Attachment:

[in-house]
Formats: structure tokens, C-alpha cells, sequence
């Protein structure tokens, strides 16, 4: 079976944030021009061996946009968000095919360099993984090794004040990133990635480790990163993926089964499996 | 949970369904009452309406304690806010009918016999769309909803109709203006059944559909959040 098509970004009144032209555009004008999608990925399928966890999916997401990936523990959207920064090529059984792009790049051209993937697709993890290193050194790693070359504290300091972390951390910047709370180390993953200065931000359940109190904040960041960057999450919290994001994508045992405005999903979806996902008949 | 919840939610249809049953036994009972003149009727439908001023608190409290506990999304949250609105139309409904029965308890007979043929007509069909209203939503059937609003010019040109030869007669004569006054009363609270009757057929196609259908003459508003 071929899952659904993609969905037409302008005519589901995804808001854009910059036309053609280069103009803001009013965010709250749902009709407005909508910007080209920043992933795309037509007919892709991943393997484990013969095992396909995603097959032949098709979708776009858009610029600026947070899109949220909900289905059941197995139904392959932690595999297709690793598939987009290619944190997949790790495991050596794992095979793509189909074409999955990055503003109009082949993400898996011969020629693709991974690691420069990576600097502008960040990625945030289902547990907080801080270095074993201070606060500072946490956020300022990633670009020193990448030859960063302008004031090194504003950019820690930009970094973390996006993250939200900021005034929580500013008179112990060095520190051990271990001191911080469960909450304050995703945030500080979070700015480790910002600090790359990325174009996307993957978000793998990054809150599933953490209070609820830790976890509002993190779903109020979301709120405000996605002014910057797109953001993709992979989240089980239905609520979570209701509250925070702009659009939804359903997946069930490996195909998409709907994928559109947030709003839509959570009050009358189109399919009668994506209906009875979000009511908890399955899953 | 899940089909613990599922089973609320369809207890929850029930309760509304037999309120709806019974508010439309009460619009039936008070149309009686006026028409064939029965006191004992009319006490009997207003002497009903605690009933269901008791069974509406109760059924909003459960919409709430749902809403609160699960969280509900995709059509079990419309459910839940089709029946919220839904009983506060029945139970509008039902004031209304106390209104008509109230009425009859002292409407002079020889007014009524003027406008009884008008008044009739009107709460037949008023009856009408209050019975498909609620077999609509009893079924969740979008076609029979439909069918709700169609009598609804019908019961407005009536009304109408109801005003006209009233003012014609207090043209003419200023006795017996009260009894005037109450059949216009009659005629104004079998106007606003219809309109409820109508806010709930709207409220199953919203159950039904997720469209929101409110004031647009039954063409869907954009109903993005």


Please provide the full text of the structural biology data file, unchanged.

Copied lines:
[in-house]
Formats: structure tokens, C-alpha cells, sequence
């Protein structure tokens, strides 16, 4: 079976944030021009061996946009968000095919360099993984090794004040990133990635480790990163993926089964499996 | 949970369904009452309406304690806010009918016999769309909803109709203006059944559909959040 098509970004009144032209555009004008999608990925399928966890999916997401990936523990959207920064090529059984792009790049051209993937697709993890290193050194790693070359504290300091972390951390910047709370180390993953200065931000359940109190904040960041960057999450919290994001994508045992405005999903979806996902008949 | 919840939610249809049953036994009972003149009727439908001023608190409290506990999304949250609105139309409904029965308890007979043929007509069909209203939503059937609003010019040109030869007669004569006054009363609270009757057929196609259908003459508003 071929899952659904993609969905037409302008005519589901995804808001854009910059036309053609280069103009803001009013965010709250749902009709407005909508910007080209920043992933795309037509007919892709991943393997484990013969095992396909995603097959032949098709979708776009858009610029600026947070899109949220909900289905059941197995139904392959932690595999297709690793598939987009290619944190997949790790495991050596794992095979793509189909074409999955990055503003109009082949993400898996011969020629693709991974690691420069990576600097502008960040990625945030289902547990907080801080270095074993201070606060500072946490956020300022990633670009020193990448030859960063302008004031090194504003950019820690930009970094973390996006993250939200900021005034929580500013008179112990060095520190051990271990001191911080469960909450304050995703945030500080979070700015480790910002600090790359990325174009996307993957978000793998990054809150599933953490209070609820830790976890509002993190779903109020979301709120405000996605002014910057797109953001993709992979989240089980239905609520979570209701509250925070702009659009939804359903997946069930490996195909998409709907994928559109947030709003839509959570009050009358189109399919009668994506209906009875979000009511908890399955899953 | 899940089909613990599922089973609320369809207890929850029930309760509304037999309120709806019974508010439309009460619009039936008070149309009686006026028409064939029965006191004992009319006490009997207003002497009903605690009933269901008791069974509406109760059924909003459960919409709430749902809403609160699960969280509900995709059509079990419309459910839940089709029946919220839904009983506060029945139970509008039902004031209304106390209104008509109230009425009859002292409407002079020889007014009524003027406008009884008008008044009739009107709460037949008023009856009408209050019975498909609620077999609509009893079924969740979008076609029979439909069918709700169609009598609804019908019961407005009536009304109408109801005003006209009233003012014609207090043209003419200023006795017996009260009894005037109450059949216009009659005629104004079998106007606003219809309109409820109508806010709930709207409220199953919203159950039904997720469209929101409110004031647009039954063409869907954009109903993005």